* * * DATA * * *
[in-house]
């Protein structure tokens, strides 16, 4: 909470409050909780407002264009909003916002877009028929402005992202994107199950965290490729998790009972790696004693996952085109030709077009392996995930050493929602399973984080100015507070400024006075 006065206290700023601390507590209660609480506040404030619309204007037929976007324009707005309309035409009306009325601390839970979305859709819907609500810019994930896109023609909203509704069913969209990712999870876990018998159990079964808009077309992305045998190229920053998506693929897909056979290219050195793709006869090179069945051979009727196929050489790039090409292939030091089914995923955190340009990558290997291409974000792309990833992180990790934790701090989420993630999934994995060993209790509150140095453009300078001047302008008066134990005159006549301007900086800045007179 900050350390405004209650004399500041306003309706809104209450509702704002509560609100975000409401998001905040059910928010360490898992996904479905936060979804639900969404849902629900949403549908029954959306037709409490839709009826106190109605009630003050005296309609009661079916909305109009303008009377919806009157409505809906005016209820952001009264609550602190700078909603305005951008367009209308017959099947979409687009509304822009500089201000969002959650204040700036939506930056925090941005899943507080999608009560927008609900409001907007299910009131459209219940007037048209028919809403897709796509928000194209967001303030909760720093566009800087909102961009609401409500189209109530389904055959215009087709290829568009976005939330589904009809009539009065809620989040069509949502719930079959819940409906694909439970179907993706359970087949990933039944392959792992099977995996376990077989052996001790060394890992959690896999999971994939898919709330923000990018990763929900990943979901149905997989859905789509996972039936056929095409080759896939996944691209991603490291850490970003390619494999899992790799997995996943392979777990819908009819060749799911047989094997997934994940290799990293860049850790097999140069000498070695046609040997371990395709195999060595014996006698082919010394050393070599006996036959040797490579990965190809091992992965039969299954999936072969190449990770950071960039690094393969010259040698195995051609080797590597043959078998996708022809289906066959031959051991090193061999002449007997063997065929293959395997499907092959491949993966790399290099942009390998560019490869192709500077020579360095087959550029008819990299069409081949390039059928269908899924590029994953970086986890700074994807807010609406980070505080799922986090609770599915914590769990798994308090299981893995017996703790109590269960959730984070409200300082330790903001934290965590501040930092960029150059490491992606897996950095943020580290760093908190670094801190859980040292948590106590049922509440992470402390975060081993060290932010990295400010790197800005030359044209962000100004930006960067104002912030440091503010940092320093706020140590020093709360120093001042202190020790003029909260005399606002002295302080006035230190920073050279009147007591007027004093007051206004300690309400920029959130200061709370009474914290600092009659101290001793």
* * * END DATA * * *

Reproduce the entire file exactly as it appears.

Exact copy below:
[in-house]
């Protein structure tokens, strides 16, 4: 909470409050909780407002264009909003916002877009028929402005992202994107199950965290490729998790009972790696004693996952085109030709077009392996995930050493929602399973984080100015507070400024006075 006065206290700023601390507590209660609480506040404030619309204007037929976007324009707005309309035409009306009325601390839970979305859709819907609500810019994930896109023609909203509704069913969209990712999870876990018998159990079964808009077309992305045998190229920053998506693929897909056979290219050195793709006869090179069945051979009727196929050489790039090409292939030091089914995923955190340009990558290997291409974000792309990833992180990790934790701090989420993630999934994995060993209790509150140095453009300078001047302008008066134990005159006549301007900086800045007179 900050350390405004209650004399500041306003309706809104209450509702704002509560609100975000409401998001905040059910928010360490898992996904479905936060979804639900969404849902629900949403549908029954959306037709409490839709009826106190109605009630003050005296309609009661079916909305109009303008009377919806009157409505809906005016209820952001009264609550602190700078909603305005951008367009209308017959099947979409687009509304822009500089201000969002959650204040700036939506930056925090941005899943507080999608009560927008609900409001907007299910009131459209219940007037048209028919809403897709796509928000194209967001303030909760720093566009800087909102961009609401409500189209109530389904055959215009087709290829568009976005939330589904009809009539009065809620989040069509949502719930079959819940409906694909439970179907993706359970087949990933039944392959792992099977995996376990077989052996001790060394890992959690896999999971994939898919709330923000990018990763929900990943979901149905997989859905789509996972039936056929095409080759896939996944691209991603490291850490970003390619494999899992790799997995996943392979777990819908009819060749799911047989094997997934994940290799990293860049850790097999140069000498070695046609040997371990395709195999060595014996006698082919010394050393070599006996036959040797490579990965190809091992992965039969299954999936072969190449990770950071960039690094393969010259040698195995051609080797590597043959078998996708022809289906066959031959051991090193061999002449007997063997065929293959395997499907092959491949993966790399290099942009390998560019490869192709500077020579360095087959550029008819990299069409081949390039059928269908899924590029994953970086986890700074994807807010609406980070505080799922986090609770599915914590769990798994308090299981893995017996703790109590269960959730984070409200300082330790903001934290965590501040930092960029150059490491992606897996950095943020580290760093908190670094801190859980040292948590106590049922509440992470402390975060081993060290932010990295400010790197800005030359044209962000100004930006960067104002912030440091503010940092320093706020140590020093709360120093001042202190020790003029909260005399606002002295302080006035230190920073050279009147007591007027004093007051206004300690309400920029959130200061709370009474914290600092009659101290001793």